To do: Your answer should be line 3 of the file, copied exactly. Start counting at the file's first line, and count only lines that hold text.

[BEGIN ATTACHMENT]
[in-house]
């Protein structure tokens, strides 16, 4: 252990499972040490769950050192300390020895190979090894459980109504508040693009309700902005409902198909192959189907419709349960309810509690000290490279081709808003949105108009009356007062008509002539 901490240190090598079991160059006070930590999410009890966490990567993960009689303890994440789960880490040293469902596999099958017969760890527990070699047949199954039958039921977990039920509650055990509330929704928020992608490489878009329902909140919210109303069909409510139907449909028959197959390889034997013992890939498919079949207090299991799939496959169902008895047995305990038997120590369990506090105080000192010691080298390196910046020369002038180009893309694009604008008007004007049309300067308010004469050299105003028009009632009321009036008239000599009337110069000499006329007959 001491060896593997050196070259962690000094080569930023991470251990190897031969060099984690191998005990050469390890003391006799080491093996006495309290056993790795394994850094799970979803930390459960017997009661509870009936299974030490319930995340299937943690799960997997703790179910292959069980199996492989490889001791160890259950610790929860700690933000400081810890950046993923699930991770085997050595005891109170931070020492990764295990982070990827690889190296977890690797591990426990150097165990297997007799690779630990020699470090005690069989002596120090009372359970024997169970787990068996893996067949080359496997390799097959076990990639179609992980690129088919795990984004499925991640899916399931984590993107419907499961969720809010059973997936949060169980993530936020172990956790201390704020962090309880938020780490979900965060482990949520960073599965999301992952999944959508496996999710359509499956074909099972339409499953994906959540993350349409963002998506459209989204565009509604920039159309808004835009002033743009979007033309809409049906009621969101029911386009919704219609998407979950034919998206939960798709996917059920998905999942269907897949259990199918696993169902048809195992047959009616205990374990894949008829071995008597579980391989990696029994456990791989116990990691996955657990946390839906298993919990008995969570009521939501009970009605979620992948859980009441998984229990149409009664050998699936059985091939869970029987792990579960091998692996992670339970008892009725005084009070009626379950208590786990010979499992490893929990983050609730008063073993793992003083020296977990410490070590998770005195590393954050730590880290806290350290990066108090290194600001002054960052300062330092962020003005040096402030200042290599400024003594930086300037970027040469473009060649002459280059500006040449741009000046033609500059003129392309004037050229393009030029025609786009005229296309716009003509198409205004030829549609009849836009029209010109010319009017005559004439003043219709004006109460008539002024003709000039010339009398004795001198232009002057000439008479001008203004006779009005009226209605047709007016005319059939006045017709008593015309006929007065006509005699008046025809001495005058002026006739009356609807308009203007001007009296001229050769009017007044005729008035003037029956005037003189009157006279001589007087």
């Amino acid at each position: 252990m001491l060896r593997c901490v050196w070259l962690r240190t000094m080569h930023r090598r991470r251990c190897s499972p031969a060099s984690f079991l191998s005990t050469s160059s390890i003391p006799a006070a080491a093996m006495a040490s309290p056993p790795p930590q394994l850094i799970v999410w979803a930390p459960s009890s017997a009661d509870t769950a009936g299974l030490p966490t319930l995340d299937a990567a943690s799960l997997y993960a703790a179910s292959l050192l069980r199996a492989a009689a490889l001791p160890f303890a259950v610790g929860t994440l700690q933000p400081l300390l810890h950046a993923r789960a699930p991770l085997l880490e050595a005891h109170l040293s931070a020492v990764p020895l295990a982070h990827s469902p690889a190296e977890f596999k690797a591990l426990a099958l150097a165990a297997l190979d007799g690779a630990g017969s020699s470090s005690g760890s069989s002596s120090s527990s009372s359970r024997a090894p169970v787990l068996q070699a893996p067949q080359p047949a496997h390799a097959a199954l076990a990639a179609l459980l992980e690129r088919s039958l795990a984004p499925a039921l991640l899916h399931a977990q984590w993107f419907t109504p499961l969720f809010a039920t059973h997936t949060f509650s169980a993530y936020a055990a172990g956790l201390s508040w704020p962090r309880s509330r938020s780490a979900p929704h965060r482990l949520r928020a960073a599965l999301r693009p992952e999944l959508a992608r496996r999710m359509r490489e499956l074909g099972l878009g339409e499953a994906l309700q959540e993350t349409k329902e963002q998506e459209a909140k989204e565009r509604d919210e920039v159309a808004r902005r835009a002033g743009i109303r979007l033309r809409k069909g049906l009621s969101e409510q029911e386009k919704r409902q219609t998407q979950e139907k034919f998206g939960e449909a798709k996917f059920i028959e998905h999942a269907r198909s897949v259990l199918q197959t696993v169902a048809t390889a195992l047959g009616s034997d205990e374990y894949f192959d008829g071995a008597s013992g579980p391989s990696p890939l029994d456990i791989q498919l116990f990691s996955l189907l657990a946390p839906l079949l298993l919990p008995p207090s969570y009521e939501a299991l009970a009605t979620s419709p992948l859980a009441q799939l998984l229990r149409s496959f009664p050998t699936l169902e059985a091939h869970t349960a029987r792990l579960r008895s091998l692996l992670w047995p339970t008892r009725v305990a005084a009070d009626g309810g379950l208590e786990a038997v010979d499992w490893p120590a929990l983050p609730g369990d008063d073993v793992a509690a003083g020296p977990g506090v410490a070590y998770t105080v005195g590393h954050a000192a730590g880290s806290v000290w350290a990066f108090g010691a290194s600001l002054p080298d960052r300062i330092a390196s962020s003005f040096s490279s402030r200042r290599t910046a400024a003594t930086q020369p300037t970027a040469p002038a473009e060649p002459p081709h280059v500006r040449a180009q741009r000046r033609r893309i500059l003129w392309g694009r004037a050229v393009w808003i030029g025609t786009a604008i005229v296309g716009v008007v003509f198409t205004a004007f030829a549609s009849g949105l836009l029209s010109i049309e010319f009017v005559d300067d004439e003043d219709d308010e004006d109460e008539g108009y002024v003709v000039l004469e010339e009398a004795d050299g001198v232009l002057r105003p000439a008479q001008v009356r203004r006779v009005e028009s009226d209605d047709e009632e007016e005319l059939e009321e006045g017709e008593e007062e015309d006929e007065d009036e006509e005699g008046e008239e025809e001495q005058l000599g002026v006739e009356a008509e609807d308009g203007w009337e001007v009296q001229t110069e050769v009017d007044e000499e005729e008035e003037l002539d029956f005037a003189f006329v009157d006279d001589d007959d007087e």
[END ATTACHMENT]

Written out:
């Amino acid at each position: 252990m001491l060896r593997c901490v050196w070259l962690r240190t000094m080569h930023r090598r991470r251990c190897s499972p031969a060099s984690f079991l191998s005990t050469s160059s390890i003391p006799a006070a080491a093996m006495a040490s309290p056993p790795p930590q394994l850094i799970v999410w979803a930390p459960s009890s017997a009661d509870t769950a009936g299974l030490p966490t319930l995340d299937a990567a943690s799960l997997y993960a703790a179910s292959l050192l069980r199996a492989a009689a490889l001791p160890f303890a259950v610790g929860t994440l700690q933000p400081l300390l810890h950046a993923r789960a699930p991770l085997l880490e050595a005891h109170l040293s931070a020492v990764p020895l295990a982070h990827s469902p690889a190296e977890f596999k690797a591990l426990a099958l150097a165990a297997l190979d007799g690779a630990g017969s020699s470090s005690g760890s069989s002596s120090s527990s009372s359970r024997a090894p169970v787990l068996q070699a893996p067949q080359p047949a496997h390799a097959a199954l076990a990639a179609l459980l992980e690129r088919s039958l795990a984004p499925a039921l991640l899916h399931a977990q984590w993107f419907t109504p499961l969720f809010a039920t059973h997936t949060f509650s169980a993530y936020a055990a172990g956790l201390s508040w704020p962090r309880s509330r938020s780490a979900p929704h965060r482990l949520r928020a960073a599965l999301r693009p992952e999944l959508a992608r496996r999710m359509r490489e499956l074909g099972l878009g339409e499953a994906l309700q959540e993350t349409k329902e963002q998506e459209a909140k989204e565009r509604d919210e920039v159309a808004r902005r835009a002033g743009i109303r979007l033309r809409k069909g049906l009621s969101e409510q029911e386009k919704r409902q219609t998407q979950e139907k034919f998206g939960e449909a798709k996917f059920i028959e998905h999942a269907r198909s897949v259990l199918q197959t696993v169902a048809t390889a195992l047959g009616s034997d205990e374990y894949f192959d008829g071995a008597s013992g579980p391989s990696p890939l029994d456990i791989q498919l116990f990691s996955l189907l657990a946390p839906l079949l298993l919990p008995p207090s969570y009521e939501a299991l009970a009605t979620s419709p992948l859980a009441q799939l998984l229990r149409s496959f009664p050998t699936l169902e059985a091939h869970t349960a029987r792990l579960r008895s091998l692996l992670w047995p339970t008892r009725v305990a005084a009070d009626g309810g379950l208590e786990a038997v010979d499992w490893p120590a929990l983050p609730g369990d008063d073993v793992a509690a003083g020296p977990g506090v410490a070590y998770t105080v005195g590393h954050a000192a730590g880290s806290v000290w350290a990066f108090g010691a290194s600001l002054p080298d960052r300062i330092a390196s962020s003005f040096s490279s402030r200042r290599t910046a400024a003594t930086q020369p300037t970027a040469p002038a473009e060649p002459p081709h280059v500006r040449a180009q741009r000046r033609r893309i500059l003129w392309g694009r004037a050229v393009w808003i030029g025609t786009a604008i005229v296309g716009v008007v003509f198409t205004a004007f030829a549609s009849g949105l836009l029209s010109i049309e010319f009017v005559d300067d004439e003043d219709d308010e004006d109460e008539g108009y002024v003709v000039l004469e010339e009398a004795d050299g001198v232009l002057r105003p000439a008479q001008v009356r203004r006779v009005e028009s009226d209605d047709e009632e007016e005319l059939e009321e006045g017709e008593e007062e015309d006929e007065d009036e006509e005699g008046e008239e025809e001495q005058l000599g002026v006739e009356a008509e609807d308009g203007w009337e001007v009296q001229t110069e050769v009017d007044e000499e005729e008035e003037l002539d029956f005037a003189f006329v009157d006279d001589d007959d007087e």